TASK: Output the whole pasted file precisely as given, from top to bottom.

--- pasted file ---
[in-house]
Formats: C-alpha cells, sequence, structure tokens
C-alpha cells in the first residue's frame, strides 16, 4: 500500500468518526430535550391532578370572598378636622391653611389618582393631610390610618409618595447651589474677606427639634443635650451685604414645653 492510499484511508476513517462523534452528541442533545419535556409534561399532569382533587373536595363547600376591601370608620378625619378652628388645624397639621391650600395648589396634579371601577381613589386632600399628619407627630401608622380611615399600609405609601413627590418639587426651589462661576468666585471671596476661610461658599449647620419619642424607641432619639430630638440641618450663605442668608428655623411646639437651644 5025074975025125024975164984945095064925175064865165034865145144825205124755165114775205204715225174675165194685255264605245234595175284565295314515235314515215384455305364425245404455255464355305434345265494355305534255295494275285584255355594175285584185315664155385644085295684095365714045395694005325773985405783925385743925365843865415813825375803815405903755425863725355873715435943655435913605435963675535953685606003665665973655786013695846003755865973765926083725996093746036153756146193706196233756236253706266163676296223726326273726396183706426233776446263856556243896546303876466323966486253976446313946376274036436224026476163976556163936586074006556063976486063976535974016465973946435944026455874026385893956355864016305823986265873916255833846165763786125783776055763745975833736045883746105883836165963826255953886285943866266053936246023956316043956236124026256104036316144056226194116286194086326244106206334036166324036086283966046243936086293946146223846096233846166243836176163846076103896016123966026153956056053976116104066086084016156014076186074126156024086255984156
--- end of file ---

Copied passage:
[in-house]
Formats: C-alpha cells, sequence, structure tokens
C-alpha cells in the first residue's frame, strides 16, 4: 500500500468518526430535550391532578370572598378636622391653611389618582393631610390610618409618595447651589474677606427639634443635650451685604414645653 492510499484511508476513517462523534452528541442533545419535556409534561399532569382533587373536595363547600376591601370608620378625619378652628388645624397639621391650600395648589396634579371601577381613589386632600399628619407627630401608622380611615399600609405609601413627590418639587426651589462661576468666585471671596476661610461658599449647620419619642424607641432619639430630638440641618450663605442668608428655623411646639437651644 5025074975025125024975164984945095064925175064865165034865145144825205124755165114775205204715225174675165194685255264605245234595175284565295314515235314515215384455305364425245404455255464355305434345265494355305534255295494275285584255355594175285584185315664155385644085295684095365714045395694005325773985405783925385743925365843865415813825375803815405903755425863725355873715435943655435913605435963675535953685606003665665973655786013695846003755865973765926083725996093746036153756146193706196233756236253706266163676296223726326273726396183706426233776446263856556243896546303876466323966486253976446313946376274036436224026476163976556163936586074006556063976486063976535974016465973946435944026455874026385893956355864016305823986265873916255833846165763786125783776055763745975833736045883746105883836165963826255953886285943866266053936246023956316043956236124026256104036316144056226194116286194086326244106206334036166324036086283966046243936086293946146223846096233846166243836176163846076103896016123966026153956056053976116104066086084016156014076186074126156024086255984156